My friends and I conducted pretty thorough studies over the years and trust me, it’s really not.
Anyway, a lot of children at my school went in for the Eleven Plus, and a lot of us passed (again, shout out to the teachers for having faith in so many of us). A few went to the different grammars, but most went into the grammar stream at the comprehensive. I don’t know if that still exists, but if anyone reading this is worried their little girl might miss the company of the Y chromosome aged 12, consider that.
In my first week of year seven I was surprised at how quiet the classrooms were. My primary school was raucous and busy and chairs got thrown and kids hadn’t met their parents for years and kids were on medication and kids were loud. I couldn’t get over how much people wanted to learn (to anyone who taught my classes after year nine – sorry we couldn’t keep that up).
By the end of year eight I had learnt that I went to school with girls who were thick as shit but whose families had the money to tutor them through the Eleven Plus, with girls whose families didn’t have enough money to buy food and the expensive school uniform, with girls whose parents seemed to treat the grammar system as an extension of the private school system, with girls who are smart enough to run the country. I also learnt that I would not contract lesbianism by virtue of not being near boys, although I took an extra-curricular karate class just to be on the safe side. I still think boys are mostly gross but I would like to apologise publicly for confusing queerness with the flu. In my defence, I went to primary school with kids whose parents were twats.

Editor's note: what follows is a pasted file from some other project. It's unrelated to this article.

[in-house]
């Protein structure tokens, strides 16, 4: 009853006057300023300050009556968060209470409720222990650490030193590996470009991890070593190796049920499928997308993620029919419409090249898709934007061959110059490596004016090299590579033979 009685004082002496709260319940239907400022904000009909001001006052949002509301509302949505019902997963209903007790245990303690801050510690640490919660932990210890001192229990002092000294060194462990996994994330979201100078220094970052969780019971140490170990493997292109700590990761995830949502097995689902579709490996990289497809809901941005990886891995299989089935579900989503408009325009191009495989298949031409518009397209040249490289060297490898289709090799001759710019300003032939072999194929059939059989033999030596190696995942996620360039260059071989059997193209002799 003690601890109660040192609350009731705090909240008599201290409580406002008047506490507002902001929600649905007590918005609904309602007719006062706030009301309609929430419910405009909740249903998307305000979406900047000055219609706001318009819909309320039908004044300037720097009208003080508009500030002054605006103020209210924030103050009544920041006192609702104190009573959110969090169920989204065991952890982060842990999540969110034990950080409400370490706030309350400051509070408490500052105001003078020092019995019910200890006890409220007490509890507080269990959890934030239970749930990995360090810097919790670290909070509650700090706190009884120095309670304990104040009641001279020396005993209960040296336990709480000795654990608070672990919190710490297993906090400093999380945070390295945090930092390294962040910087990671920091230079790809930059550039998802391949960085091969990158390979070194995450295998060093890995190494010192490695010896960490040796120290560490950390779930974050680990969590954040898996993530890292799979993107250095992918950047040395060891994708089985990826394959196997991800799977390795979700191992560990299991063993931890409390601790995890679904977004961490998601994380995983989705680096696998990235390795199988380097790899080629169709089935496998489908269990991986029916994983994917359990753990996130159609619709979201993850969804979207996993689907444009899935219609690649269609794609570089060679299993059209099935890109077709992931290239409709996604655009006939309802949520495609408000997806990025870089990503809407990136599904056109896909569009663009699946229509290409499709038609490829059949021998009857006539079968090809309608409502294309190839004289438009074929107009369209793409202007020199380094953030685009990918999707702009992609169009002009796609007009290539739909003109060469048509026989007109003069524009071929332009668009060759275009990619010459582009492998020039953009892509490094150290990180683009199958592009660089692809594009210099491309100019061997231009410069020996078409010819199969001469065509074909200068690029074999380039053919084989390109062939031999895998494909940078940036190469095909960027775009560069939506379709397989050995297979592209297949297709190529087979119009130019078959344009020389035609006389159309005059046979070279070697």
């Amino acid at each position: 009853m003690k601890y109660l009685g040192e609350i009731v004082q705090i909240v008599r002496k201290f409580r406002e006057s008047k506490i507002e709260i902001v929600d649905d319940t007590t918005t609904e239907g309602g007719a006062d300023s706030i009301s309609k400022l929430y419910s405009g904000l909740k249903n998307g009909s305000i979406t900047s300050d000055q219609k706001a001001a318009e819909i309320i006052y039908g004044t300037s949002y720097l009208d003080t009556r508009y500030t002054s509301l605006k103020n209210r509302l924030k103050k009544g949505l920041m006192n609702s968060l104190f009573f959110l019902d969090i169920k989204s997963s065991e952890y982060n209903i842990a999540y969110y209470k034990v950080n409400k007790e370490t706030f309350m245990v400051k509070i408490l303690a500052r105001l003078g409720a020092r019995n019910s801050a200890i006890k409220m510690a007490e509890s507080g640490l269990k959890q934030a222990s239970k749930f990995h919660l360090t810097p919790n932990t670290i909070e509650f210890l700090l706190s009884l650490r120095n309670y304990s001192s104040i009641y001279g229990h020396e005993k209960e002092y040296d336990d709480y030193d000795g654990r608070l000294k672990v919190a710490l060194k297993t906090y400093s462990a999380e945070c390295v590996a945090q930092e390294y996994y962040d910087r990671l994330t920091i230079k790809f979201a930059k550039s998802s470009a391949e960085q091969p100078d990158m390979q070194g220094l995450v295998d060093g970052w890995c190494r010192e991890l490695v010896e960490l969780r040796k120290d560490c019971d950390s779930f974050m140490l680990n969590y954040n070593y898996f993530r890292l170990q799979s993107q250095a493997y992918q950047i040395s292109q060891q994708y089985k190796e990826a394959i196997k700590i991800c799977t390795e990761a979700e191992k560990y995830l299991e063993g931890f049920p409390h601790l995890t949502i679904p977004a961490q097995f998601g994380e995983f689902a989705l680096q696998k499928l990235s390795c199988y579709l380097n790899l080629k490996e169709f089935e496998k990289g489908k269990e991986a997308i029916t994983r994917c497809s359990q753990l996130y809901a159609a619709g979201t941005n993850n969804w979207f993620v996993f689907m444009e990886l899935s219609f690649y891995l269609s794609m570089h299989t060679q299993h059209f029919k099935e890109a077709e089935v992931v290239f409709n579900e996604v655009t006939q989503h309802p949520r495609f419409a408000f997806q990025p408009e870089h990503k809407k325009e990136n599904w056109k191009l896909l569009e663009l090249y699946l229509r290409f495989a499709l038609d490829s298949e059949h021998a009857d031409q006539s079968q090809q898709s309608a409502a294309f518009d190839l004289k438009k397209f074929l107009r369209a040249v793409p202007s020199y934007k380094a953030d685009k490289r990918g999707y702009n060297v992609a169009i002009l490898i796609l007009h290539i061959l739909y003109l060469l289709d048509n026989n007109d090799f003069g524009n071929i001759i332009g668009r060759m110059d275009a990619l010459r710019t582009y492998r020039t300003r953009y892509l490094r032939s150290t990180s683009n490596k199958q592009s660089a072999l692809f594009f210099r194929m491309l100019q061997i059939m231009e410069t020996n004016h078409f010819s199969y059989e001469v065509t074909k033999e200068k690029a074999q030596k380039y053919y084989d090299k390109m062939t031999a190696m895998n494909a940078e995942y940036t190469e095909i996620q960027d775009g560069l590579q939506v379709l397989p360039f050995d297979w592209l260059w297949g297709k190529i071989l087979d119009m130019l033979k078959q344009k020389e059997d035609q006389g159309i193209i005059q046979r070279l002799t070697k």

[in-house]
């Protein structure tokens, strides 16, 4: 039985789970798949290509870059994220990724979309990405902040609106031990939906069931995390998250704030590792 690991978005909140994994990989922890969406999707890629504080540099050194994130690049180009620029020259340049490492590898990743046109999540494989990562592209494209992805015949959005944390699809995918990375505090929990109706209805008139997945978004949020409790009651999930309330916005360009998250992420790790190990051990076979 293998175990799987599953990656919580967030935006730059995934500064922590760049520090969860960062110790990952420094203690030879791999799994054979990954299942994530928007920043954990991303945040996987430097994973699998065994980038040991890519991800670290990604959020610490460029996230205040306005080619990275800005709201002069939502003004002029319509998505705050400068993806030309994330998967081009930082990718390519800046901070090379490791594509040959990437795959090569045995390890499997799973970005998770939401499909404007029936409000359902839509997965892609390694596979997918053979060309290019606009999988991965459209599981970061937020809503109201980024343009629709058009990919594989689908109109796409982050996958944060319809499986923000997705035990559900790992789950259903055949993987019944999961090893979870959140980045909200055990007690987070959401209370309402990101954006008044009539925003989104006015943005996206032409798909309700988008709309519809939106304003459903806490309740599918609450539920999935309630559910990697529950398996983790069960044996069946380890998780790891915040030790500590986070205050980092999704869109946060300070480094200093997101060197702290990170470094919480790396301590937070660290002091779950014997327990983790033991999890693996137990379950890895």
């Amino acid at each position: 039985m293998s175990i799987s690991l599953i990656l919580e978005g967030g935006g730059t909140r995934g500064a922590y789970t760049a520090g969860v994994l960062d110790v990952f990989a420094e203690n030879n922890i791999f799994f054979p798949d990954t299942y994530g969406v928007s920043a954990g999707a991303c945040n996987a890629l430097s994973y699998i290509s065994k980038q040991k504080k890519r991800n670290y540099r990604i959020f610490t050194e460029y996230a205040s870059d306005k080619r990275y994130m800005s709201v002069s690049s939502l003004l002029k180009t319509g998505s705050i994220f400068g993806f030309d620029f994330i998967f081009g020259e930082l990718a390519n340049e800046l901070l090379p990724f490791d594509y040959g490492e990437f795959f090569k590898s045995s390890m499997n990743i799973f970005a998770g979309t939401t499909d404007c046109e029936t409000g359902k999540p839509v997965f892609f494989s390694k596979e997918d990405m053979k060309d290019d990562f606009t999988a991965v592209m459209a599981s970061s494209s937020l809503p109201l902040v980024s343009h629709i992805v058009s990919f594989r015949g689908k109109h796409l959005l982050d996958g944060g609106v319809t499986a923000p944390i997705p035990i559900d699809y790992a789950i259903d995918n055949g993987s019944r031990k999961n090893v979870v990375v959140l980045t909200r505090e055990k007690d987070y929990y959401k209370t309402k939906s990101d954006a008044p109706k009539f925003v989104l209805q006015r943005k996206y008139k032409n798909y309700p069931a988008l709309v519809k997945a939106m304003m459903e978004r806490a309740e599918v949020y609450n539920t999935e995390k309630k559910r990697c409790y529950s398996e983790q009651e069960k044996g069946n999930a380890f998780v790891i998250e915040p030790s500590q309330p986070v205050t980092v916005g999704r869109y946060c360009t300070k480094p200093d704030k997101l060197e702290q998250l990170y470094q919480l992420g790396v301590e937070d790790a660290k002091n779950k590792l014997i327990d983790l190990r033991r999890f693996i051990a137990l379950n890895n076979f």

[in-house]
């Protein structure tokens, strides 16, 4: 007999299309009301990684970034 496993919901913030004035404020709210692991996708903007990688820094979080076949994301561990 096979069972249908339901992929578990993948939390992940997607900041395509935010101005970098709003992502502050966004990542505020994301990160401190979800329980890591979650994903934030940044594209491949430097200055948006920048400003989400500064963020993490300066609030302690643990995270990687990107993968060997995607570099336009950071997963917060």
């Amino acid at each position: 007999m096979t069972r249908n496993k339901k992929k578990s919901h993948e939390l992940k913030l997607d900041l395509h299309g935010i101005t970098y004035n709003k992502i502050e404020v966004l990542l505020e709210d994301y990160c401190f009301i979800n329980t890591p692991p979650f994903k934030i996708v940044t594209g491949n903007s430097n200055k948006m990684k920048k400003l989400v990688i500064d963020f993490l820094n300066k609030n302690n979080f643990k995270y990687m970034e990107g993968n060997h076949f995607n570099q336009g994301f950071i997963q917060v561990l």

I also learnt that I kind of hated school. I hated homework and poncy assemblies in which we politely applauded the latest hockey victories. I hated standing up when a teacher came in (show me some respect and I’ll show you some, dude) and the optional but-not-really letters asking for ‘small donations’ and the PE lessons run by people who never seemed to exercise and the ridiculous assumption that we should all go to university. I hated that the highest standard wasn’t high enough, I hated that the arts were ignored in favour of maths and science, and that maths and science was ignored in favour of sport.